Patton, Oliver B(eirne) 1920-2002

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PATTON, Oliver B(eirne) 1920-2002

OBITUARY NOTICE—See index for CA sketch: Born December 24, 1920, in Washington, DC; died of congestive heart failure September 15, 2002, in Fort Belvoir, VA. Military officer and author. Patton was a U.S. Army brigadier general who early in his career served in Europe during World War II and in Korea during the Korean War, later drawing on his experiences to write historical novels. After enlisting in the army in 1939, he graduated from the U.S. Military Academy in 1944. During World War II he was wounded during the Battle of the Bulge and was a prisoner of war for the rest of the war; he was also wounded in Korea. Patton served in the U.S. Intelligence during the Vietnam War and in the early 1970s was an advisor in Iran. He also served as deputy assistant chief-of-staff at the Pentagon until his retirement in 1974. Following his retirement from the military, Patton authored five historical novels: The Hollow Mountains (1976), My Heart Turns Back (1978), Western Wind (1981), The Mojave Design (1982), and The Silent Snow (1988). He also talked about his war experiences in a PBS television documentary about the Battle of the Bulge. Patton received numerous military honors for his service to his country, including two Purple Hearts, the Bronze Star, the Distinguished Service Medal, the Legion of Merit, the Air Medal, and two Cross of Gallantry medals.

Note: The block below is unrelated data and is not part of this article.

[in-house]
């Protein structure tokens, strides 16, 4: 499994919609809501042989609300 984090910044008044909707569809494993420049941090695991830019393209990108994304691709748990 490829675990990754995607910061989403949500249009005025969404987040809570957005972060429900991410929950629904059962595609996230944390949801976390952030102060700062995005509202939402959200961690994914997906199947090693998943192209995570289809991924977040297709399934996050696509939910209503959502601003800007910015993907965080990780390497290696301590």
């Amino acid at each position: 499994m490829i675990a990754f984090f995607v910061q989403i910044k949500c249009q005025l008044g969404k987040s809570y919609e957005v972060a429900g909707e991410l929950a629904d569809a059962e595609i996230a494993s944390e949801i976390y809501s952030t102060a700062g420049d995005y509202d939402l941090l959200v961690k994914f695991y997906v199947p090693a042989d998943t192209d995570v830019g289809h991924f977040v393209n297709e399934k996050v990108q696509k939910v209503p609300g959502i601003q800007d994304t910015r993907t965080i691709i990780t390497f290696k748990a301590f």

Washington Post, September 19, 2002, p. B6.